In a move sure to enrage environmentalists, the newly installed head of the US Environmental Protection Agency (EPA), Scott Pruitt, dismissed 12 scientists from a major scientific review board, and is looking to replace them with members who come from industries whose pollution the agency is supposed to regulate.
“The administrator believes we should have people on this board who understand the impact of regulations on the regulated community,” an agency spokesman told the New York Times (paywall).
Is this an earnest move to curtail the EPA’s overreach, as Pruitt puts it? Or is it more akin to appointing judges who were once thieves, because they better understand the impact of sentences on the sentenced community?
Consider some of the EPA’s other actions since Donald Trump became president. Days after Trump’s inauguration, EPA employees were told to stop publicizing taxpayer-funded science. After Pruitt took over, he removed “science” from the mission statement of the agency’s Office of Science and Technology. He scrubbed a climate-science site from public view after two decades of the EPA hosting it online. Pruitt also dismisses more than 100 years of science when he says that he doesn’t believe that carbon dioxide is the primary driver of global warming. As attorney general of Oklahoma, Pruitt was a fierce critic of the EPA and a reliable ally of oil companies lobbying for looser emissions rules.
“No one was fired,” an EPA spokesman said. “These folks were appointed for three-year terms, they’re not guaranteed a second three-year term.”
But that’s not how the members of the board took it. Robert Richardson, a researcher at Michigan State University and who was among those removed, told E&E News that the dismissals “just came out of nowhere.”
The removal of scientists at the agency move comes six weeks after House Republicans approved two bills that would stifle science at the EPA. On the face of it, both the bills are aimed at increasing transparency at the agency. In practice, they would impose red tape to slow down the EPA’s work. Specifically, the EPA Science Advisory Board Reform Act was designed to prohibit EPA-funded scientists from joining the board and open it up to corporate members.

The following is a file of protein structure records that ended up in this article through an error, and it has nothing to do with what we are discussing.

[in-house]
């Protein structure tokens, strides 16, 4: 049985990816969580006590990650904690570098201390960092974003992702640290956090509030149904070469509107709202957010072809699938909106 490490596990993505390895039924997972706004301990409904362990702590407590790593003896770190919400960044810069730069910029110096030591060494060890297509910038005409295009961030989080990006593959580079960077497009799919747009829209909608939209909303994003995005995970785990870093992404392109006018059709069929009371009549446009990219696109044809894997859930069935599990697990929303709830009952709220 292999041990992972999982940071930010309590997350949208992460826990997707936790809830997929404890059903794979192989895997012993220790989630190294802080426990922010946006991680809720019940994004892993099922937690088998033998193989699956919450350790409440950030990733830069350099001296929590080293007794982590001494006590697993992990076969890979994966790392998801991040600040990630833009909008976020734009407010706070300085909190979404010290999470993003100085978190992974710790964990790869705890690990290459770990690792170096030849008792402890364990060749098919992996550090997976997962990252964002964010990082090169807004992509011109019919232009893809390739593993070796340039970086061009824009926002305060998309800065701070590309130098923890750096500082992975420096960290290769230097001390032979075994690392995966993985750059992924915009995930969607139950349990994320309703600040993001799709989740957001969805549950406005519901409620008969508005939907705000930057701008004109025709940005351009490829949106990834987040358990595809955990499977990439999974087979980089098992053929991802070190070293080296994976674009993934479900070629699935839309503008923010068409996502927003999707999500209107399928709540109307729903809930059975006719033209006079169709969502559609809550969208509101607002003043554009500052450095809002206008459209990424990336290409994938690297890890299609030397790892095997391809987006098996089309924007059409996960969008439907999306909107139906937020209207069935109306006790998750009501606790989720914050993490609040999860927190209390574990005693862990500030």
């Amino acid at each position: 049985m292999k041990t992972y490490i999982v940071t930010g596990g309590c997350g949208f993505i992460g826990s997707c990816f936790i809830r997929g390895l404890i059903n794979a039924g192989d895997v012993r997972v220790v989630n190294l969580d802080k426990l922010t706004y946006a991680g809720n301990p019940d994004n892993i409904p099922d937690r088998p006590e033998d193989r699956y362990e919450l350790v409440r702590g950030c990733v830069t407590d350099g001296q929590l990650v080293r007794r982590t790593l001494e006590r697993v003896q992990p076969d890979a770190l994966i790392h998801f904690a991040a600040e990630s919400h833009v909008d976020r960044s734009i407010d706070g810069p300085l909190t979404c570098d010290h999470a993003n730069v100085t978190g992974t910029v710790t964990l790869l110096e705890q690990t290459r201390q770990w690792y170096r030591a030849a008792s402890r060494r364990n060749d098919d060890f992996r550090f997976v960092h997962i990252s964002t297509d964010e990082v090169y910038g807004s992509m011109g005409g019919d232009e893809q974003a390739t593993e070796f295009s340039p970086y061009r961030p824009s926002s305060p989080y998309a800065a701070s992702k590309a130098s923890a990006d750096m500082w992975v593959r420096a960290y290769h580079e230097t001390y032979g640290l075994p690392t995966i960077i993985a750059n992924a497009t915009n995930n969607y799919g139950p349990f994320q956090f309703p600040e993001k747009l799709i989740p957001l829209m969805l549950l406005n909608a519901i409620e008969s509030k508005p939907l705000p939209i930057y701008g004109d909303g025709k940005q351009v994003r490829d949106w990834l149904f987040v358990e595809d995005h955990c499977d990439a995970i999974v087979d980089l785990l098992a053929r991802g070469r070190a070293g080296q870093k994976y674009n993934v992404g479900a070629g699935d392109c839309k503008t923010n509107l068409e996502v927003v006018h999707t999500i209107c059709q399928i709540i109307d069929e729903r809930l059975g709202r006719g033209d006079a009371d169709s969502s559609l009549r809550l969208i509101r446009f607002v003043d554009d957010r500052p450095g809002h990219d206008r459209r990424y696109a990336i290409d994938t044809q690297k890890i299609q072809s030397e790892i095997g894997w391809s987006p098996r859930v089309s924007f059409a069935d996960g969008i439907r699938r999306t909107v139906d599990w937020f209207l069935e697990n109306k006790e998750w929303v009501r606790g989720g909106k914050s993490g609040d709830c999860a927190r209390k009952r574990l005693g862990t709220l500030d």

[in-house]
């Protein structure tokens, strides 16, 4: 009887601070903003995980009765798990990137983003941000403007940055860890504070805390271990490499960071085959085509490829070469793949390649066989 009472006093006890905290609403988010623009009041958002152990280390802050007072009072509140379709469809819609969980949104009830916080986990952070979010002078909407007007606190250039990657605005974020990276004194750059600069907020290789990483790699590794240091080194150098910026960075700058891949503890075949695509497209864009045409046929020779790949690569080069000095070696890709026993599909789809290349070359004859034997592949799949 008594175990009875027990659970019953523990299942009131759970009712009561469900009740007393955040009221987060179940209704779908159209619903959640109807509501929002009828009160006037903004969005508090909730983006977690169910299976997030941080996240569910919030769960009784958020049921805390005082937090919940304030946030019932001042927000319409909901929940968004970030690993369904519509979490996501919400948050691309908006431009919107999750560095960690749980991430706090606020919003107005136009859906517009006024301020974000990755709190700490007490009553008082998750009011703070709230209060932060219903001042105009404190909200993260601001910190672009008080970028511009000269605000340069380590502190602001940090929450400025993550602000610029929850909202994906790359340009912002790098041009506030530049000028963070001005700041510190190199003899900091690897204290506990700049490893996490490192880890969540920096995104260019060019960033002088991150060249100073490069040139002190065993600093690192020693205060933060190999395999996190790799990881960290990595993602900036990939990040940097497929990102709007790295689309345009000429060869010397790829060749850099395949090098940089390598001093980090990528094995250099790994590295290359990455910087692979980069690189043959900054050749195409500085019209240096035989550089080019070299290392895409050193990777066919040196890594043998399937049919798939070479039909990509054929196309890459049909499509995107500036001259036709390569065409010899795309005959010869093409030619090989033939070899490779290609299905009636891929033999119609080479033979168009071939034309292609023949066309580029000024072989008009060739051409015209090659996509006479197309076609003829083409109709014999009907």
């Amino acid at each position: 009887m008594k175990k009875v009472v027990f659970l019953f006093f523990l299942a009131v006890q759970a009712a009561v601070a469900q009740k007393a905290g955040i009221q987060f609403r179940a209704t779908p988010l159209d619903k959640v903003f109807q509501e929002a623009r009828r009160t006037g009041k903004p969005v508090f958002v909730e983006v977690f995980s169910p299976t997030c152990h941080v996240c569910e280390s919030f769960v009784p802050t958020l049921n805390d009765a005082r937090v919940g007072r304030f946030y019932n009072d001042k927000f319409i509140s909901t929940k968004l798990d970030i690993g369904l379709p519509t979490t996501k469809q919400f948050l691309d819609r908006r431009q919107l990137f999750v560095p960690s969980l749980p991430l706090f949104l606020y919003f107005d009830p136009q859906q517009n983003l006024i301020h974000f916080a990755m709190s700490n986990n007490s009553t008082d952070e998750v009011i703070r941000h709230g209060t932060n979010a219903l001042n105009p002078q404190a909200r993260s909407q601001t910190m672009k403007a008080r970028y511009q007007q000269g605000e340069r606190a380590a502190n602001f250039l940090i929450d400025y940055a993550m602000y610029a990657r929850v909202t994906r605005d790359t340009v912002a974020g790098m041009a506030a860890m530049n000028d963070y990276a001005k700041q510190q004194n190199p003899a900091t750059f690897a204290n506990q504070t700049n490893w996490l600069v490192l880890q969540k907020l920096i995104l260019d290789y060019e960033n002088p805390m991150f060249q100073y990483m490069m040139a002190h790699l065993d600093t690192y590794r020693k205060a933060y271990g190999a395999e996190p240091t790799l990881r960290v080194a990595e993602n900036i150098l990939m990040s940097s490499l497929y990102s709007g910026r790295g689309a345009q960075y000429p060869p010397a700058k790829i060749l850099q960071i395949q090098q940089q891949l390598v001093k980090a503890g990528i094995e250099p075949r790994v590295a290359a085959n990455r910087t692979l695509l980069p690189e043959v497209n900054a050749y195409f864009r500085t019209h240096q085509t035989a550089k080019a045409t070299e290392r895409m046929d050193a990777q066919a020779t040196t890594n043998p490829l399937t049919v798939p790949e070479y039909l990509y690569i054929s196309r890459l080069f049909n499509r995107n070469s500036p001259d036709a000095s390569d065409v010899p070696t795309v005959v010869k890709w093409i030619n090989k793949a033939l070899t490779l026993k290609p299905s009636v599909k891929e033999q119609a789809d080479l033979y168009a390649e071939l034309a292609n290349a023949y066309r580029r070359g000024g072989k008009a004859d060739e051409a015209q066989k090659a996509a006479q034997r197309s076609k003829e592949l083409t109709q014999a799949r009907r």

Scientific review boards are crucial to the proper functioning of the EPA. Representatives from the 18-member Board of Scientific Counselors, which now has 12 empty seats, consider vast amounts of research on topics such as methane leaks or the environmental impact of oil spills. They use their expertise to advise the EPA on how to regulate these industries. Traditionally, this and other EPA review boards have drawn their members from academia, who often face fierce political attacks as a result of their decisions.
“This is a significant step toward the erosion of science, and I think that it is happening subtly throughout the agency,” Richardson told E&E News.
The result of these dismissals may not become clear for many years. For instance, a more pliant Board of Scientific Counselors could allow Pruitt to dismiss scientists’ warnings about the use of chlorpyrifos, a pesticide linked to brain damage in infants and nervous-system damage in adults.
“I see the dismissal of the scientists from the Board of Scientific Counselors as a test balloon,” Joseph Arvai of the University of Michigan, who remains on one of the EPA’s review boards, told the New York Times. “This is clearly very political, and we should be very concerned if it goes further.”